The researchers pointed out that the violence doesn’t have to affect the child physically — it’s the cumulative stress that’s affecting the DNA.

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Roundup: Media’s role in over-anxious parenting? GOP writing own anti-domestic violence bill; studies question food deserts’ link to obesity

Erika Christakis, a Harvard College administrator who blogs at, posted a fascinating op-ed on — “Did Etan Patz Mark the End of Carefree Parenting?” She’s referring to Etan Patz, the six-year-old boy who disappeared in New York City in 1979, and was the first missing child to appear on milk cartons. She points out that of the 800,000 reported annual cases of missing or kidnapped children, most are found within hours.

The stereotypical kidnapping of parental nightmares and blaring headlines (with a child held overnight by a stranger, involving ransom, harm or intent to keep the child) occurs approximately 115 times per year, with a nearly 60% survival rate (and just 4% unsolved).

The number has not increased since the 1980s, she says, and though it’s still 115 too many, “the disproportionate fear generated by these cases has altered the landscape of childhood in complex ways that obscure the fact that this is probably the safest

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Roundup: 5S’s de-stress infants; toxic stress shortens genes; trauma triggers eating disorders

Here’s a sure-fire way to calm screaming babies, according to this story by NPR’s Patti Neighmond.

John Harrington, a pediatrician at Children’s Hospital of the King’s Daughters in Norfolk, VA, did a study, published in the journal Pediatrics, that proves Los Angeles pediatrician Harvey Karp’s calming system works. Karp calls it the five S’s: swaddle, put on stomach, swing, shush (LOUD shhhh), and offer the baby a pacifier to suck on (although the video shows that’s not always necessary). Essentially, Karp’s mimicking the environment of the womb. The bad news: this method stops working when a baby’s around 4 months old.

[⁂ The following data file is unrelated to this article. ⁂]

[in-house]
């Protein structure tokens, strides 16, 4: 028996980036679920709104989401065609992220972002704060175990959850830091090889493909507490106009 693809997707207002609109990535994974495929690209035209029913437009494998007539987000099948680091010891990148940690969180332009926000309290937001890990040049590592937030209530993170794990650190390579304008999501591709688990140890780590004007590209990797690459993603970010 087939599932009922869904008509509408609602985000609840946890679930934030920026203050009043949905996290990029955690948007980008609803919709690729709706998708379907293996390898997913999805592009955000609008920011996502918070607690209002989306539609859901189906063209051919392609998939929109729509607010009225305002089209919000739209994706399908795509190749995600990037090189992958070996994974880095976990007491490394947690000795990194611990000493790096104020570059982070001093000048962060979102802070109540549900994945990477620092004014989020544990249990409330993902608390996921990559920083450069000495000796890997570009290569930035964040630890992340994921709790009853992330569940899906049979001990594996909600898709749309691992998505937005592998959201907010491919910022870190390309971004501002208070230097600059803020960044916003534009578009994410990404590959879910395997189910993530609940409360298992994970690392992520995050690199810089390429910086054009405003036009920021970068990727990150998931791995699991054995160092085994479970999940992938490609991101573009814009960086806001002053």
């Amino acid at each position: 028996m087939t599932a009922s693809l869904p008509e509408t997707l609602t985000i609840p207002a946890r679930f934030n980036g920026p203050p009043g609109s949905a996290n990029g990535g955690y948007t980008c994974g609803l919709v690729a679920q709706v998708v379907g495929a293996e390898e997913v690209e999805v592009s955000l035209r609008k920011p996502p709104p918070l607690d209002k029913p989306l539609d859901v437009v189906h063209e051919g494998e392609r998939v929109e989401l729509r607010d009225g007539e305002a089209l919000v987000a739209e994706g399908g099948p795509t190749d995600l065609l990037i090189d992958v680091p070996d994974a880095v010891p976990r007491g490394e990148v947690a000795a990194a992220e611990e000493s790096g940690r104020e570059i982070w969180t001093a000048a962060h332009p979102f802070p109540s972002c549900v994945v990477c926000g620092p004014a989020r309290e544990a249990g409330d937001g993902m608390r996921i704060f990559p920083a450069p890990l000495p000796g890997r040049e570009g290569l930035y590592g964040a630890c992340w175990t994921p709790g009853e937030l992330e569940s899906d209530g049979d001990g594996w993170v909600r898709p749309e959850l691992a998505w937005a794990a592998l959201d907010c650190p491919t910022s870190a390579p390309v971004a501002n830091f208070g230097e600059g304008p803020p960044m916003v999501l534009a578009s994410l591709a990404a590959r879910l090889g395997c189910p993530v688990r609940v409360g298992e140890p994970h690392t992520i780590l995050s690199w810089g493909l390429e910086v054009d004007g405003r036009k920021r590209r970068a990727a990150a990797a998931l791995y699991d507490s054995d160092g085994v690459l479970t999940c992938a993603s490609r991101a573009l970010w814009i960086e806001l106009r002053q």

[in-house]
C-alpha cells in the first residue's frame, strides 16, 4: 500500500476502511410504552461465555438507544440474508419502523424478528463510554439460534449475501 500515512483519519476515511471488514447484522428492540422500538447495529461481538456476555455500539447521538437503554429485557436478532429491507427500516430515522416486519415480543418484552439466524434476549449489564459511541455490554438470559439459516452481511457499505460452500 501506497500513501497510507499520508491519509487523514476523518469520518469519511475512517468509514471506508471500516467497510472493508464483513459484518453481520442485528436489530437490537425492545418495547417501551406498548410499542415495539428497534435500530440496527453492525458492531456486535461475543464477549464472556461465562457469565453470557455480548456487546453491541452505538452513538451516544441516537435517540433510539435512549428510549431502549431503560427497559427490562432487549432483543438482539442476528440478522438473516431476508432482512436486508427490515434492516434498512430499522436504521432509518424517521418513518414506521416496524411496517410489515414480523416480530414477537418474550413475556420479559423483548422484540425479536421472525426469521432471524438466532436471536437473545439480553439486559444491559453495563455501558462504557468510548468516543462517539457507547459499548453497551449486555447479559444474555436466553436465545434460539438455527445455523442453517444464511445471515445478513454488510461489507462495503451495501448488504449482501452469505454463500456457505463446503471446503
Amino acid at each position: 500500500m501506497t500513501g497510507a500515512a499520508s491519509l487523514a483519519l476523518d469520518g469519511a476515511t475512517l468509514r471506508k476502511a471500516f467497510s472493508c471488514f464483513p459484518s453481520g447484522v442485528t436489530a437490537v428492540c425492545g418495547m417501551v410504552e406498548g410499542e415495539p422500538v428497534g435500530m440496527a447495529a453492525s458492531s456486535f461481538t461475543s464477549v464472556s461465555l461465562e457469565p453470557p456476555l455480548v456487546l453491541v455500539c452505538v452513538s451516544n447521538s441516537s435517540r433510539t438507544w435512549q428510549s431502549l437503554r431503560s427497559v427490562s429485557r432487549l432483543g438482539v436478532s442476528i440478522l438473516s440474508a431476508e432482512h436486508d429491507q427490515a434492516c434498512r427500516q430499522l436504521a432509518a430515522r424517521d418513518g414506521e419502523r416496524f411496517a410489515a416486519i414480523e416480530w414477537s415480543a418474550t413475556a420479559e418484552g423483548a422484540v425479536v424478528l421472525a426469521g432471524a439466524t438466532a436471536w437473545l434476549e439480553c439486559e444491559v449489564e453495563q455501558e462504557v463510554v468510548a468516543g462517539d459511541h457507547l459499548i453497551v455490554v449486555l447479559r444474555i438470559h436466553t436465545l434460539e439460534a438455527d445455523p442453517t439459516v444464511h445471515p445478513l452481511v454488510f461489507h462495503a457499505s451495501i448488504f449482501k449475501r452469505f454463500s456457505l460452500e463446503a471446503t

TO THE LIST OF TOXIC STRESSORS that shorten our genes to age us prematurely  — smoking, radiation, and taking care of a chronically ill person — add violence, says Liz Szabo in today’s USA Today. Research published in Molecular Psychiatry found more evidence that our social environment alters genes. The genes of children who were exposed to two or more types of violence — witnessing domestic violence between the mother and her partner, experiencing physical abuse or bullying — shorten faster. This can lead to early onset of aging diseases, such as heart disease or memory loss.

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Lincoln High School in Walla Walla, WA, tries new approach to school discipline — suspensions drop 85%

Jim Sporleder, principal of Lincoln High School

THE FIRST TIME THAT principal Jim Sporleder tried the New Approach to Student Discipline at Lincoln High School in Walla Walla, WA, he was blown away. Because it worked.